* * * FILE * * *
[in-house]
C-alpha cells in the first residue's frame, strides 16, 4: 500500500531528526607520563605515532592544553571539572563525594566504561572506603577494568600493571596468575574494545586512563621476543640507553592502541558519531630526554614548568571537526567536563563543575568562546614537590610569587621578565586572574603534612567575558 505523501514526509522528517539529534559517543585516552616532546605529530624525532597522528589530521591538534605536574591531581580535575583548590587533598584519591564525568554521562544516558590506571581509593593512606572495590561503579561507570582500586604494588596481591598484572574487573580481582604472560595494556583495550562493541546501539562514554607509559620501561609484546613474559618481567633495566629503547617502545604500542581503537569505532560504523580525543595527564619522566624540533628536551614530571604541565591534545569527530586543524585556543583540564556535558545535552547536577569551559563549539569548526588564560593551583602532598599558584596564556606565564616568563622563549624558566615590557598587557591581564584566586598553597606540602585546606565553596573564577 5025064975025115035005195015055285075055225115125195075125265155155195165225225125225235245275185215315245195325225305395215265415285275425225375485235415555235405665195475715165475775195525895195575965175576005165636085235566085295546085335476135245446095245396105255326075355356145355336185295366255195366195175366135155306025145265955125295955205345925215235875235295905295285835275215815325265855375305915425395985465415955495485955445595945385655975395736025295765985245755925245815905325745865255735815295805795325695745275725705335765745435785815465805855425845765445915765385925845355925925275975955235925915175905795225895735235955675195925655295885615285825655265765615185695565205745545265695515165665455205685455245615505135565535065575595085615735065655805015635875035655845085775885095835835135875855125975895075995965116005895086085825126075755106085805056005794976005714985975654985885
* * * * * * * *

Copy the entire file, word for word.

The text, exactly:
[in-house]
C-alpha cells in the first residue's frame, strides 16, 4: 500500500531528526607520563605515532592544553571539572563525594566504561572506603577494568600493571596468575574494545586512563621476543640507553592502541558519531630526554614548568571537526567536563563543575568562546614537590610569587621578565586572574603534612567575558 505523501514526509522528517539529534559517543585516552616532546605529530624525532597522528589530521591538534605536574591531581580535575583548590587533598584519591564525568554521562544516558590506571581509593593512606572495590561503579561507570582500586604494588596481591598484572574487573580481582604472560595494556583495550562493541546501539562514554607509559620501561609484546613474559618481567633495566629503547617502545604500542581503537569505532560504523580525543595527564619522566624540533628536551614530571604541565591534545569527530586543524585556543583540564556535558545535552547536577569551559563549539569548526588564560593551583602532598599558584596564556606565564616568563622563549624558566615590557598587557591581564584566586598553597606540602585546606565553596573564577 5025064975025115035005195015055285075055225115125195075125265155155195165225225125225235245275185215315245195325225305395215265415285275425225375485235415555235405665195475715165475775195525895195575965175576005165636085235566085295546085335476135245446095245396105255326075355356145355336185295366255195366195175366135155306025145265955125295955205345925215235875235295905295285835275215815325265855375305915425395985465415955495485955445595945385655975395736025295765985245755925245815905325745865255735815295805795325695745275725705335765745435785815465805855425845765445915765385925845355925925275975955235925915175905795225895735235955675195925655295885615285825655265765615185695565205745545265695515165665455205685455245615505135565535065575595085615735065655805015635875035655845085775885095835835135875855125975895075995965116005895086085825126075755106085805056005794976005714985975654985885